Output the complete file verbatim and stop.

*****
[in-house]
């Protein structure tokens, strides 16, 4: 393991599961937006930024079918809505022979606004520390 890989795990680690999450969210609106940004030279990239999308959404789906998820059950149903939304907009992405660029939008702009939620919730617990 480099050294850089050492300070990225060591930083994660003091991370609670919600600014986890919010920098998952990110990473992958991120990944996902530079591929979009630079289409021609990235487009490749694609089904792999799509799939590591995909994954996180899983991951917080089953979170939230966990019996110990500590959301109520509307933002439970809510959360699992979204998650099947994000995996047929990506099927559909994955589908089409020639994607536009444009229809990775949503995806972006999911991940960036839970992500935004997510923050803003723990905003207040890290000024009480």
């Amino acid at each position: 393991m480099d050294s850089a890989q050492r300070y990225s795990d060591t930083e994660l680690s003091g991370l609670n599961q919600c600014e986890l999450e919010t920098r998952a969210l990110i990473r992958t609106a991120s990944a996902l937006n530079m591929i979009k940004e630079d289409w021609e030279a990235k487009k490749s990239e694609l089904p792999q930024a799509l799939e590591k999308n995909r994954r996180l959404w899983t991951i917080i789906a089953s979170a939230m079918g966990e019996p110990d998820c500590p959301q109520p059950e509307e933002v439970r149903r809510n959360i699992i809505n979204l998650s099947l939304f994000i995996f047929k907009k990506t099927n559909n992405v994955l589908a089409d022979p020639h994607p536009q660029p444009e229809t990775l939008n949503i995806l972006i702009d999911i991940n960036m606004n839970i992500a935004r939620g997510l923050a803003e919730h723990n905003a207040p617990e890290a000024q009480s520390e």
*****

[in-house]
């Protein structure tokens, strides 16, 4: 393991599961937006930024079918809505022979606004520390 890989795990680690999450969210609106940004030279990239999308959404789906998820059950149903939304907009992405660029939008702009939620919730617990 480099050294850089050492300070990225060591930083994660003091991370609670919600600014986890919010920098998952990110990473992958991120990944996902530079591929979009630079289409021609990235487009490749694609089904792999799509799939590591995909994954996180899983991951917080089953979170939230966990019996110990500590959301109520509307933002439970809510959360699992979204998650099947994000995996047929990506099927559909994955589908089409020639994607536009444009229809990775949503995806972006999911991940960036839970992500935004997510923050803003723990905003207040890290000024009480």
């Amino acid at each position: 393991m480099d050294s850089a890989q050492r300070y990225s795990d060591t930083e994660l680690s003091g991370l609670n599961q919600c600014e986890l999450e919010t920098r998952a969210l990110i990473r992958t609106a991120s990944a996902l937006n530079m591929i979009k940004e630079d289409w021609e030279a990235k487009k490749s990239e694609l089904p792999q930024a799509l799939e590591k999308n995909r994954r996180l959404w899983t991951i917080i789906a089953s979170a939230m079918g966990e019996p110990d998820c500590p959301q109520p059950e509307e933002v439970r149903r809510n959360i699992i809505n979204l998650s099947l939304f994000i995996f047929k907009k990506t099927n559909n992405v994955l589908a089409d022979p020639h994607p536009q660029p444009e229809t990775l939008n949503i995806l972006i702009d999911i991940n960036m606004n839970i992500a935004r939620g997510l923050a803003e919730h723990n905003a207040p617990e890290a000024q009480s520390e």